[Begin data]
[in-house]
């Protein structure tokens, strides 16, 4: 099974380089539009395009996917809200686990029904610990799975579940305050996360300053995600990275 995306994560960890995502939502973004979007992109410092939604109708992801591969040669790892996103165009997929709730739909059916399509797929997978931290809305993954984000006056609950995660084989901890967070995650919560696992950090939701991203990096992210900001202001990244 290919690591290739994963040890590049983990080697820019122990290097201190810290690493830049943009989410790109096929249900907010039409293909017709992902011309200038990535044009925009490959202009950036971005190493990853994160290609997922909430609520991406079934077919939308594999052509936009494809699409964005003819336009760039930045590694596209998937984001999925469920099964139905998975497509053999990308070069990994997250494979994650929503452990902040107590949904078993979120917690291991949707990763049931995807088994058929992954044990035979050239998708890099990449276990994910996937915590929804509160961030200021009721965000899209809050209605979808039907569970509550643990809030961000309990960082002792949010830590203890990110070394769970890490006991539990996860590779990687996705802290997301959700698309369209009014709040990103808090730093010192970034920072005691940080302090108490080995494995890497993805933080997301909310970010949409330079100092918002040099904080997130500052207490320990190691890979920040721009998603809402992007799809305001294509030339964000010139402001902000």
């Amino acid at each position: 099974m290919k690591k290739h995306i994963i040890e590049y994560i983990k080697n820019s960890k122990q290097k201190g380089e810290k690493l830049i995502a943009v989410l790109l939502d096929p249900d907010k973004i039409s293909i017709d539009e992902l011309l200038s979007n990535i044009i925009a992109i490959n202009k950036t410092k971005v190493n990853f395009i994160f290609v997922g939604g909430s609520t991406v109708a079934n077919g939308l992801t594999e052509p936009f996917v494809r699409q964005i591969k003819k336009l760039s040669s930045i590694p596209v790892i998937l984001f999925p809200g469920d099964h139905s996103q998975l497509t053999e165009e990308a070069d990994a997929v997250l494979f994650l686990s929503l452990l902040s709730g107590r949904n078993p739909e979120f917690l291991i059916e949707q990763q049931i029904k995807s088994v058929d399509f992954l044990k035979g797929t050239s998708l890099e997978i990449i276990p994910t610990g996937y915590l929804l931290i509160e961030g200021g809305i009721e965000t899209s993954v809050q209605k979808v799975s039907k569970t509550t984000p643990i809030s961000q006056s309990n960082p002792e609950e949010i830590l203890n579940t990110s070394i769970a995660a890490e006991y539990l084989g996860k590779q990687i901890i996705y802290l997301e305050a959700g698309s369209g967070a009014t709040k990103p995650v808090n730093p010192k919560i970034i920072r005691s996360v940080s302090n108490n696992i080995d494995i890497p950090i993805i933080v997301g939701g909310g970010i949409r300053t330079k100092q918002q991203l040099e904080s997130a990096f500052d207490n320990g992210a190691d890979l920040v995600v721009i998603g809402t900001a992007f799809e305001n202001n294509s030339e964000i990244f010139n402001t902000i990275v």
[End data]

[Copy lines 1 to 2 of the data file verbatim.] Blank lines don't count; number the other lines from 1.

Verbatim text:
[in-house]
């Protein structure tokens, strides 16, 4: 099974380089539009395009996917809200686990029904610990799975579940305050996360300053995600990275 995306994560960890995502939502973004979007992109410092939604109708992801591969040669790892996103165009997929709730739909059916399509797929997978931290809305993954984000006056609950995660084989901890967070995650919560696992950090939701991203990096992210900001202001990244 290919690591290739994963040890590049983990080697820019122990290097201190810290690493830049943009989410790109096929249900907010039409293909017709992902011309200038990535044009925009490959202009950036971005190493990853994160290609997922909430609520991406079934077919939308594999052509936009494809699409964005003819336009760039930045590694596209998937984001999925469920099964139905998975497509053999990308070069990994997250494979994650929503452990902040107590949904078993979120917690291991949707990763049931995807088994058929992954044990035979050239998708890099990449276990994910996937915590929804509160961030200021009721965000899209809050209605979808039907569970509550643990809030961000309990960082002792949010830590203890990110070394769970890490006991539990996860590779990687996705802290997301959700698309369209009014709040990103808090730093010192970034920072005691940080302090108490080995494995890497993805933080997301909310970010949409330079100092918002040099904080997130500052207490320990190691890979920040721009998603809402992007799809305001294509030339964000010139402001902000």